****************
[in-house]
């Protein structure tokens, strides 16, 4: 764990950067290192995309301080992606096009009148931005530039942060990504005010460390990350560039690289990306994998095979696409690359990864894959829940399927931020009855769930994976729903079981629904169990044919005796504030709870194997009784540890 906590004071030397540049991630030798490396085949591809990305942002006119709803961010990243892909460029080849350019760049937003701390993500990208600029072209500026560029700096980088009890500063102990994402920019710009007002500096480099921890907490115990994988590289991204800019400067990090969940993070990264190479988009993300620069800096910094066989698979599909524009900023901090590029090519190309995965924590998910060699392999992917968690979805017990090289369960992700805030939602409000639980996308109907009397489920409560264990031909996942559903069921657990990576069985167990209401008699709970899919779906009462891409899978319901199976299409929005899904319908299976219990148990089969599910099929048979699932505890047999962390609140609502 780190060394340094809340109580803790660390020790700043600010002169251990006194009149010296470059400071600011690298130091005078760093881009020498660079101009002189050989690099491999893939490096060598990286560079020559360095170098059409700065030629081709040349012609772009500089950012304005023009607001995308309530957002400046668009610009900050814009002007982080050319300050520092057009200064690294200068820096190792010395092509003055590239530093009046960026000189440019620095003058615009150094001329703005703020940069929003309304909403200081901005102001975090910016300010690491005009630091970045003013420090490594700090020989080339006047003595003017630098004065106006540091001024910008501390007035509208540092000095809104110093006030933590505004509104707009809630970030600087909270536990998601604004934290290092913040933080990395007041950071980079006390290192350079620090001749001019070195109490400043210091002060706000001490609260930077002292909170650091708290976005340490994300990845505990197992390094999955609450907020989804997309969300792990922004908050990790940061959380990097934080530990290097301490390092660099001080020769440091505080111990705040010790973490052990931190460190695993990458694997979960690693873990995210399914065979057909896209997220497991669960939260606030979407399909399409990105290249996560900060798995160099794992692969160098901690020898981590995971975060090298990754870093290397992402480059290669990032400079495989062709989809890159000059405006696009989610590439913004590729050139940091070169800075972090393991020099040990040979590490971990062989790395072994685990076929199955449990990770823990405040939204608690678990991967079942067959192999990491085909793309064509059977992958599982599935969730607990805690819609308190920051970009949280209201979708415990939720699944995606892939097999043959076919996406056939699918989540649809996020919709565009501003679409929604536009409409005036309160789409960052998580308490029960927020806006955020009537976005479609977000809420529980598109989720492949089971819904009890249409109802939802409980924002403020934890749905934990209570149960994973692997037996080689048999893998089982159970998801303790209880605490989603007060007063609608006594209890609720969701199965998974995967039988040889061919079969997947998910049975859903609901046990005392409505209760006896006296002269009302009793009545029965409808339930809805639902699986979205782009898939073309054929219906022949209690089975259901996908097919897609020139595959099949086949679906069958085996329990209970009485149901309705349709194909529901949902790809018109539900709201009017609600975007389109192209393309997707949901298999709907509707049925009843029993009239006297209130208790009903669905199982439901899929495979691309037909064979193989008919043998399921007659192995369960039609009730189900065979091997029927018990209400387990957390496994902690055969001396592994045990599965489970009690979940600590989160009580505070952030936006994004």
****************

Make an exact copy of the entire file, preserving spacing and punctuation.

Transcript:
[in-house]
């Protein structure tokens, strides 16, 4: 764990950067290192995309301080992606096009009148931005530039942060990504005010460390990350560039690289990306994998095979696409690359990864894959829940399927931020009855769930994976729903079981629904169990044919005796504030709870194997009784540890 906590004071030397540049991630030798490396085949591809990305942002006119709803961010990243892909460029080849350019760049937003701390993500990208600029072209500026560029700096980088009890500063102990994402920019710009007002500096480099921890907490115990994988590289991204800019400067990090969940993070990264190479988009993300620069800096910094066989698979599909524009900023901090590029090519190309995965924590998910060699392999992917968690979805017990090289369960992700805030939602409000639980996308109907009397489920409560264990031909996942559903069921657990990576069985167990209401008699709970899919779906009462891409899978319901199976299409929005899904319908299976219990148990089969599910099929048979699932505890047999962390609140609502 780190060394340094809340109580803790660390020790700043600010002169251990006194009149010296470059400071600011690298130091005078760093881009020498660079101009002189050989690099491999893939490096060598990286560079020559360095170098059409700065030629081709040349012609772009500089950012304005023009607001995308309530957002400046668009610009900050814009002007982080050319300050520092057009200064690294200068820096190792010395092509003055590239530093009046960026000189440019620095003058615009150094001329703005703020940069929003309304909403200081901005102001975090910016300010690491005009630091970045003013420090490594700090020989080339006047003595003017630098004065106006540091001024910008501390007035509208540092000095809104110093006030933590505004509104707009809630970030600087909270536990998601604004934290290092913040933080990395007041950071980079006390290192350079620090001749001019070195109490400043210091002060706000001490609260930077002292909170650091708290976005340490994300990845505990197992390094999955609450907020989804997309969300792990922004908050990790940061959380990097934080530990290097301490390092660099001080020769440091505080111990705040010790973490052990931190460190695993990458694997979960690693873990995210399914065979057909896209997220497991669960939260606030979407399909399409990105290249996560900060798995160099794992692969160098901690020898981590995971975060090298990754870093290397992402480059290669990032400079495989062709989809890159000059405006696009989610590439913004590729050139940091070169800075972090393991020099040990040979590490971990062989790395072994685990076929199955449990990770823990405040939204608690678990991967079942067959192999990491085909793309064509059977992958599982599935969730607990805690819609308190920051970009949280209201979708415990939720699944995606892939097999043959076919996406056939699918989540649809996020919709565009501003679409929604536009409409005036309160789409960052998580308490029960927020806006955020009537976005479609977000809420529980598109989720492949089971819904009890249409109802939802409980924002403020934890749905934990209570149960994973692997037996080689048999893998089982159970998801303790209880605490989603007060007063609608006594209890609720969701199965998974995967039988040889061919079969997947998910049975859903609901046990005392409505209760006896006296002269009302009793009545029965409808339930809805639902699986979205782009898939073309054929219906022949209690089975259901996908097919897609020139595959099949086949679906069958085996329990209970009485149901309705349709194909529901949902790809018109539900709201009017609600975007389109192209393309997707949901298999709907509707049925009843029993009239006297209130208790009903669905199982439901899929495979691309037909064979193989008919043998399921007659192995369960039609009730189900065979091997029927018990209400387990957390496994902690055969001396592994045990599965489970009690979940600590989160009580505070952030936006994004």